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Surviving the Winter
Hello there! We are so glad you're back here with us in 2023! We really hope 2023 is being kind to you wherever you are! I can't be more grateful to be another year older surrounded by the people I love dearly.
Here in our little village (oh yes we found out our area is considered a village and that makes us villagers HAHA!), we've been finding our footing in a very different environment and climate. We talked about the shocking truths of living in the UK here in our last post but I think we are only starting to grasp the power of nature and its ability to shape our lives.
We've spent most of our lives along the equator of the planet on a geographically sheltered island (Singapore). Nothing really happens in terms of weather because it is either rain or shine. Shorts, T-shirt and slippers works 365 days a year. Occasionally, the temperature dips to about 21-22 celcius and you'll see people flooding social media with pictures of being all wrapped up and feeling "cold". The past month has redefined the word "cold" for all of us.
Winter is not a season, it is an occupation - Sinclair Lewis
I think Sinclair Lewis is quite right in saying that it is an occupation because winters are to be endured and there's a lot to do if you want to live well in winter.
Winters are to be endured
A short nice ski/winter holiday may actually sound exciting but living through the entirety of winter is a completely different ball game. I know I run the risk of sounding like a wimp because there are many who live further north in Scotland, Canada, Russia and the Nordic countries who experience far more brutal winters than we are getting here in the UK. To survive winters, you've got to endure the biting cold, the constant darkness, being stuck indoors, spending way more money on energy bills.
When we do get a break in the weather (e.g. the sun comes out and it isn't raining, sleeting, hailing and snowing), we try our best head outside. It can be frustrating being stuck inside all the time. It can also be miserable shaking in the cold. I do my best to head to places that have the great outdoors and a heated indoor space to take refuge when it gets too cold.
The kids are showing a lot less stamina in the cold and would complaint about wanting to go home. The ironic thing is, the only way to overcome the cold is to go into the cold. Our bodies need time to adjust the way it responds to the cold and if we simply stay home all day, we'll never adjust. If you'd really want to survive the winter, you must endure the cold and head outside.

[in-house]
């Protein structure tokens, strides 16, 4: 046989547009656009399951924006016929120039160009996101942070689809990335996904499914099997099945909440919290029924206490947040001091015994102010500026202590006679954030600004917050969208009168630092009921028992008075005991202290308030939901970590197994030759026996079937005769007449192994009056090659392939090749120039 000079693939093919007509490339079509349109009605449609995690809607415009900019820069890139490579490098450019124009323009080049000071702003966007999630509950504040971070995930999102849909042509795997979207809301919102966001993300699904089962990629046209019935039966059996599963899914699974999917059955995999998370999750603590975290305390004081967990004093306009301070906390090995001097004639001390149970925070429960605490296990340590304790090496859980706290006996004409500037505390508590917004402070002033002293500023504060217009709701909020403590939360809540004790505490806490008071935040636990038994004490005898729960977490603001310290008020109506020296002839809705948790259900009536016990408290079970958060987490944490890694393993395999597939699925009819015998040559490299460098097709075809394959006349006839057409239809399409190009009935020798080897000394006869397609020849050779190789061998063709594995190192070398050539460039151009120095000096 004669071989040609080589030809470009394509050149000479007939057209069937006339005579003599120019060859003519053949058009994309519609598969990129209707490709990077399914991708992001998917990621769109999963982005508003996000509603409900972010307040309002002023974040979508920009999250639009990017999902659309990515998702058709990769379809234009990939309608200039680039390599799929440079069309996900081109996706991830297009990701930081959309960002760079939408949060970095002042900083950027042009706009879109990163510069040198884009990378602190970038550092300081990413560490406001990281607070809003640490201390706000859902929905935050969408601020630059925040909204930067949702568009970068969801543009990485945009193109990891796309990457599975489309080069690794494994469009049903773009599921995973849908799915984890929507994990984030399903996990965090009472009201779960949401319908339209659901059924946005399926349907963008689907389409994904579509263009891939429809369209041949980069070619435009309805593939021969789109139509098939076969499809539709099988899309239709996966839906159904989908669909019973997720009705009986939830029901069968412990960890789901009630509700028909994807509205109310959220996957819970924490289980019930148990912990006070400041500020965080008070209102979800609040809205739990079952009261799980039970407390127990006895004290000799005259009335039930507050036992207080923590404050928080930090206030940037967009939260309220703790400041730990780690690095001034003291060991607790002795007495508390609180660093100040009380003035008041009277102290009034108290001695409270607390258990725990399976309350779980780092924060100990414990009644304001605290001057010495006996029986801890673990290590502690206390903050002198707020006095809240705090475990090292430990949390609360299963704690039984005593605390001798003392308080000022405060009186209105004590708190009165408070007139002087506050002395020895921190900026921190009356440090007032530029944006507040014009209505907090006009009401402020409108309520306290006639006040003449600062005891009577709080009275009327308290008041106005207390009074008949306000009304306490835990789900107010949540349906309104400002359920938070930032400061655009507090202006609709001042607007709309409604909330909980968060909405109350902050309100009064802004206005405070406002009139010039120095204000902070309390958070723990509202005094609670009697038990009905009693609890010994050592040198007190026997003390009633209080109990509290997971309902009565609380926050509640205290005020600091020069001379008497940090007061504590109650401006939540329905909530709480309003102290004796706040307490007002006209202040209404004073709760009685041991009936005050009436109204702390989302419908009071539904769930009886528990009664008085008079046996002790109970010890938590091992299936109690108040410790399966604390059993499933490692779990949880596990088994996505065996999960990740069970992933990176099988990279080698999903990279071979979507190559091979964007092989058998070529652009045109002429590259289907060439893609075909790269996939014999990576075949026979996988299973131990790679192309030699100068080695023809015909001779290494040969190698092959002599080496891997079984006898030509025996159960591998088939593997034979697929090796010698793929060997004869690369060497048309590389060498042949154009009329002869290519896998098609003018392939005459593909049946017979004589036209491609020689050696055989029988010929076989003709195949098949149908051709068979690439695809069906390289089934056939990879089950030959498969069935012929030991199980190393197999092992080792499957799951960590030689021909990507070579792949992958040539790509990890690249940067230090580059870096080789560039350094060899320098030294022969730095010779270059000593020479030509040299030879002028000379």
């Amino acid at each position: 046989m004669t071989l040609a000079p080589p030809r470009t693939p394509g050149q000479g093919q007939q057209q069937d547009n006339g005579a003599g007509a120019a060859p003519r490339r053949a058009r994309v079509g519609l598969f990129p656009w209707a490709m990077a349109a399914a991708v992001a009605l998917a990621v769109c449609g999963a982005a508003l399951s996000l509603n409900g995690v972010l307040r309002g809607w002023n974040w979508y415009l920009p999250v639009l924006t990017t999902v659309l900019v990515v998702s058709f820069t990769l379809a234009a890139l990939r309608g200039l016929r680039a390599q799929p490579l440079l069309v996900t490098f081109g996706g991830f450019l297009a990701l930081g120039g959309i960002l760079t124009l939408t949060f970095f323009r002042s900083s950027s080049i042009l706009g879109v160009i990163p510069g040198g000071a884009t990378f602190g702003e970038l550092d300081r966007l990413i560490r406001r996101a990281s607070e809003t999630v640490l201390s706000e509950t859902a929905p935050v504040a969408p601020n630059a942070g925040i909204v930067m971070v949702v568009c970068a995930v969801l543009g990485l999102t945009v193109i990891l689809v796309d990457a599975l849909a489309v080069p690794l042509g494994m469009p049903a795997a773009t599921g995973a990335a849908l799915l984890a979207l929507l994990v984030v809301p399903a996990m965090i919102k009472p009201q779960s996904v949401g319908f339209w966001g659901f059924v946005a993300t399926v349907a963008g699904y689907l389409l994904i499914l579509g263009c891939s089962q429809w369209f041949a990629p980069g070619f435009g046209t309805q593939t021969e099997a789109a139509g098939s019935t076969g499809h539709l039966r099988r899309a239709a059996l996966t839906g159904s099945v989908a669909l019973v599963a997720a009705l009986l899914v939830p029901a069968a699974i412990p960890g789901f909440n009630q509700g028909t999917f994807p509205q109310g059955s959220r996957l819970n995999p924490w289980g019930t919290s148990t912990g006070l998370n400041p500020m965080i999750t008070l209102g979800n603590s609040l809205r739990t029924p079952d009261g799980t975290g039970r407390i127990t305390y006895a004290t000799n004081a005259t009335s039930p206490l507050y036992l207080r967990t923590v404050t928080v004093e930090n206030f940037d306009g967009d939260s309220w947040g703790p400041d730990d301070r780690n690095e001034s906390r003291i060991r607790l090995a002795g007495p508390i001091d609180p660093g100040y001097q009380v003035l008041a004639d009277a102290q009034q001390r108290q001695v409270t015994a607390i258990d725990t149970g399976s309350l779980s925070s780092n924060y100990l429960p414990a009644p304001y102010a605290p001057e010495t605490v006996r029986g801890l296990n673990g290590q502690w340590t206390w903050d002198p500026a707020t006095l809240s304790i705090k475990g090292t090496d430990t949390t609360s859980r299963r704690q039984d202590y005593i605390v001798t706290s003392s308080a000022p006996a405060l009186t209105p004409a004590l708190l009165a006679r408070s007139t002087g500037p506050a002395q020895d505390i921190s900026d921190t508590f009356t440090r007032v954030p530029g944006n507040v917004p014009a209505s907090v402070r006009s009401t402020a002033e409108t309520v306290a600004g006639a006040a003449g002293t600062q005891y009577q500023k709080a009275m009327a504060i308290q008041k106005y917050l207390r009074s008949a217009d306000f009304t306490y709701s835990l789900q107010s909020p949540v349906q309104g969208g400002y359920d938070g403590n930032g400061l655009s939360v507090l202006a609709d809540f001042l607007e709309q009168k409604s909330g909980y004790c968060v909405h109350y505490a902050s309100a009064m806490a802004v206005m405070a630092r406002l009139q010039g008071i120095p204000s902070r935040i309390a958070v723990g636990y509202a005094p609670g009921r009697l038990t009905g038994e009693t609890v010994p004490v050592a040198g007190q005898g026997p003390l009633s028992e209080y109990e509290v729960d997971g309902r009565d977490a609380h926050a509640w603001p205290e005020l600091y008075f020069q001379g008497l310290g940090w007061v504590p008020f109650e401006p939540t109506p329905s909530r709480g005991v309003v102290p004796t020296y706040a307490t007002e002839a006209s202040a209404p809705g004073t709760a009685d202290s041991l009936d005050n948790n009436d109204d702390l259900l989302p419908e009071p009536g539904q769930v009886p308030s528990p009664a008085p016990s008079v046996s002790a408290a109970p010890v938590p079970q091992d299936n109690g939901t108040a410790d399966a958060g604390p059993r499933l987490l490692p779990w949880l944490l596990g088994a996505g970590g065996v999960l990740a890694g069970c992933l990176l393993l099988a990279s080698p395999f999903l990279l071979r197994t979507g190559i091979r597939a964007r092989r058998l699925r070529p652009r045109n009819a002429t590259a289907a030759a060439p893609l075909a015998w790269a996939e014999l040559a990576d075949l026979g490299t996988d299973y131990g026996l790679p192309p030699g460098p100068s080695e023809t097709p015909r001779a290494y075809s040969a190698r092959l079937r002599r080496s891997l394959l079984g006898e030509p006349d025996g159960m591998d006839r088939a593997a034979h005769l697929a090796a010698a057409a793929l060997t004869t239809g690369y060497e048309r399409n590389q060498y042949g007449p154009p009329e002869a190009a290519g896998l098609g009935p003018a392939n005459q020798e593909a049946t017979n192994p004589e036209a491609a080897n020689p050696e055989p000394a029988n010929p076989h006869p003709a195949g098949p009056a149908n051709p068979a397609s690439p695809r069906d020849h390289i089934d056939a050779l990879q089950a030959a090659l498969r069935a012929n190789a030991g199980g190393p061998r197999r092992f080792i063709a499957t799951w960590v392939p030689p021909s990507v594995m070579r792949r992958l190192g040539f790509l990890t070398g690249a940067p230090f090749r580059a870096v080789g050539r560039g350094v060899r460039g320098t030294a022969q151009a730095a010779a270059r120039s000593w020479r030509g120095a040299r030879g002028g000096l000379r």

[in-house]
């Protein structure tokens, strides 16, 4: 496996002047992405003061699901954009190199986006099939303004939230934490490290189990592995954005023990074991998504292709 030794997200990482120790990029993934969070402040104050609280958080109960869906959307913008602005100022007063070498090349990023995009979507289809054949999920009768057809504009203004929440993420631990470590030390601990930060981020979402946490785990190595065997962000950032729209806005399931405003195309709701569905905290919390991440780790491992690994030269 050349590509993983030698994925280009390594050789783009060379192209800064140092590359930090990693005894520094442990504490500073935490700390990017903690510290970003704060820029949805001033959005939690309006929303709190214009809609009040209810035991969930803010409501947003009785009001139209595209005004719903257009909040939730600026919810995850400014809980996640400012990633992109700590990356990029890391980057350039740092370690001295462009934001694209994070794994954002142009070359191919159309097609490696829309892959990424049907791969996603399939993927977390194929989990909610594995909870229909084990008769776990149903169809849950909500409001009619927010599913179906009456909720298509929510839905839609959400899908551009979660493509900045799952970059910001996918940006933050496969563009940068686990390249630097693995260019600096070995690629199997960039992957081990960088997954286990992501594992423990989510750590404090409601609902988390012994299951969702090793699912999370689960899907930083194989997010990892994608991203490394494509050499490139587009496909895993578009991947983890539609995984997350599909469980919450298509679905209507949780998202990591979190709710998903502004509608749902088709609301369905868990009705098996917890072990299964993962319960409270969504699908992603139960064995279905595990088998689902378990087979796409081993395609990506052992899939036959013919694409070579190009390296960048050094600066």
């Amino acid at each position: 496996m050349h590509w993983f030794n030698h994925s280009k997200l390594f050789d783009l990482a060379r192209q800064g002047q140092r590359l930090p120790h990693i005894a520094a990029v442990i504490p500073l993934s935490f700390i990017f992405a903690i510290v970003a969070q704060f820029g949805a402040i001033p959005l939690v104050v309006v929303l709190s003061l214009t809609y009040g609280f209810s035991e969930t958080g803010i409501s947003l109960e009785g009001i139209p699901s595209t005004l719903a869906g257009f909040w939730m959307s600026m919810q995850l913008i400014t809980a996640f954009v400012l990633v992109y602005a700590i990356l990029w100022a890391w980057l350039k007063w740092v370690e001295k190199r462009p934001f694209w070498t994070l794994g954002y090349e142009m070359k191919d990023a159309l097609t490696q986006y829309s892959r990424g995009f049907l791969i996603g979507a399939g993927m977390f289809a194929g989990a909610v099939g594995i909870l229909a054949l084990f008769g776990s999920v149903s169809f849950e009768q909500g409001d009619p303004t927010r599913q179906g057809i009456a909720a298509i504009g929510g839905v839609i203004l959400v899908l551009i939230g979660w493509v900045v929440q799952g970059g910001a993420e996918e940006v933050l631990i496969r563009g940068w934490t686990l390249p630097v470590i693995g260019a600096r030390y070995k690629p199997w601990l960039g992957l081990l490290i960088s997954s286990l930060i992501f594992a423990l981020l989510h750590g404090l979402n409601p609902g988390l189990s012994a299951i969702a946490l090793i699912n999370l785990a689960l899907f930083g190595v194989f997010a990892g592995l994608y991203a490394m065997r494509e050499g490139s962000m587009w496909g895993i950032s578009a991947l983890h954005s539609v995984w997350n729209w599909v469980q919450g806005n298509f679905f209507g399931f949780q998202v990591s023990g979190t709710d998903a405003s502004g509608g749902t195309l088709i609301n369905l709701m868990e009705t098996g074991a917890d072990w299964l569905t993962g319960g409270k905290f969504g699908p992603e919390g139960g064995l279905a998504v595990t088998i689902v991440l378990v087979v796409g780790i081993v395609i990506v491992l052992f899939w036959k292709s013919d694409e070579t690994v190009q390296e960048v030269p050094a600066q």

Days are very short in winter and it can be very disorientating when you've got only 6-7 hours of daylight. Perpetual darkness can make you very lethargic because the absence of light tells your body it is time to sleep/rest. Lack of vitamin D also puts you at a way higher risk of serious health problems and depression. Cabin fever can also set in when you are stuck indoors too much. We try to take in as much fresh air and sunlight as we possibly can to keep ourselves sane.
There's a lot to do if you want to live well in winter
Here's how we get an outing done in the winter.
-Check Meteorological office for adverse warnings
-Watch BBC weather report
-Check road closures
-Check winter operating hours
-Slap a lot of cream on your skin
-Pack the snack pack and prepare water/warm flask
-Dress up (Tee, sweater, coat, gloves, beanie, jeans/stockings, warm socks, boots, scarf)
-Repeat dress up 2 more times for the kids
-Scrape the ice off the windscreen, windows and mirrors
-Some people have to first shovel snow away to get moving
-Turn on the car window defoggers and wait for the condensation to go away before you can see well enough to get going.
In Singapore, we'd get out of bed and walk out of the house in pyjamas (tee shirt and running shorts). Call Grab or just pick food up at a 24hr eatery. It will always be fast and convenient. You would expect nothing less than that.
Winters don't give you that luxury. It is messy, uncomfortable and hard work. Winters bring ice that make roads extremely dangerous and difficult to drive on. There will be no deliveries, people can't get to work, businesses shut, all forms of transport halts and life comes to a standstill. You'd really need to be very aware of weather developments and prepare for disruptions. If you don't stock your food/fuel ahead of an adverse weather warning, you are going to be cold, hungry and miserable.
Such disruptions don't happen on a daily basis but there's always a possibility and it takes effort to be prepared. We are looking at temperatures hovering around -5 to 5 over the next two weeks. It is going to be colder than the milder 8-12 degrees we've been getting. There's a possibility we will get frost, snow and ice. We have put fuel into the car and stocked our fridge twice this week in anticipation for that freeze that's on its way!
Just 6 more weeks before spring
As much as we are looking forward to the next season, we do our best to enjoy the winter. I think that is one of the most effective way to survive winter - enjoy it!
As we steadied ourselves the strong wind around Foxton Locks along the Grand Union Canal in Leicestershire last weekend, I reminded everyone that we are not soaking our clothes wet with sweat while enjoying the great outdoors. We are not bloated nor feeling sticky. We are still enjoying the beautiful sights!
We are really grateful that after any good long walk, we will be absolutely ravenous. That means our food tastes better and gives us more satisfaction!
Yes it is disruptive, uncomfortable, a lot of work and dangerous at times but like any occupation, we are grateful for what it gives us. Winters can and do bring great satisfaction as well as enjoyment.
You can't get rainbows without the rain. You can't have the amazing four seasons without winter.
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